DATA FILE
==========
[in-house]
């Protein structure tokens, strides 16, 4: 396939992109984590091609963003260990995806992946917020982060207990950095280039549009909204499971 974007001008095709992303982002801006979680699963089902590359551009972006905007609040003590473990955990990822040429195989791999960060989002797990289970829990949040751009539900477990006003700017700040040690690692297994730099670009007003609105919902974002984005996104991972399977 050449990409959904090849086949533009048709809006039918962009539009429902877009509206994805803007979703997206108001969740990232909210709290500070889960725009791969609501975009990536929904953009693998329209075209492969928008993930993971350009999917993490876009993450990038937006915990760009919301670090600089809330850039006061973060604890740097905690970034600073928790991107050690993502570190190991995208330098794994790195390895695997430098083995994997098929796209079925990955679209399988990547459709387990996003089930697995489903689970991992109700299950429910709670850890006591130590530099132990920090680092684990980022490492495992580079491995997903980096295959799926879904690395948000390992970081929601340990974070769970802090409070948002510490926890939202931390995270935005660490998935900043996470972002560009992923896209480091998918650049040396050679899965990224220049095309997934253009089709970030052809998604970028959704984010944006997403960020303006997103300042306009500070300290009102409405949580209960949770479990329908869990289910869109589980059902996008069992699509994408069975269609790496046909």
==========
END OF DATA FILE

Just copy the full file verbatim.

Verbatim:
[in-house]
């Protein structure tokens, strides 16, 4: 396939992109984590091609963003260990995806992946917020982060207990950095280039549009909204499971 974007001008095709992303982002801006979680699963089902590359551009972006905007609040003590473990955990990822040429195989791999960060989002797990289970829990949040751009539900477990006003700017700040040690690692297994730099670009007003609105919902974002984005996104991972399977 050449990409959904090849086949533009048709809006039918962009539009429902877009509206994805803007979703997206108001969740990232909210709290500070889960725009791969609501975009990536929904953009693998329209075209492969928008993930993971350009999917993490876009993450990038937006915990760009919301670090600089809330850039006061973060604890740097905690970034600073928790991107050690993502570190190991995208330098794994790195390895695997430098083995994997098929796209079925990955679209399988990547459709387990996003089930697995489903689970991992109700299950429910709670850890006591130590530099132990920090680092684990980022490492495992580079491995997903980096295959799926879904690395948000390992970081929601340990974070769970802090409070948002510490926890939202931390995270935005660490998935900043996470972002560009992923896209480091998918650049040396050679899965990224220049095309997934253009089709970030052809998604970028959704984010944006997403960020303006997103300042306009500070300290009102409405949580209960949770479990329908869990289910869109589980059902996008069992699509994408069975269609790496046909």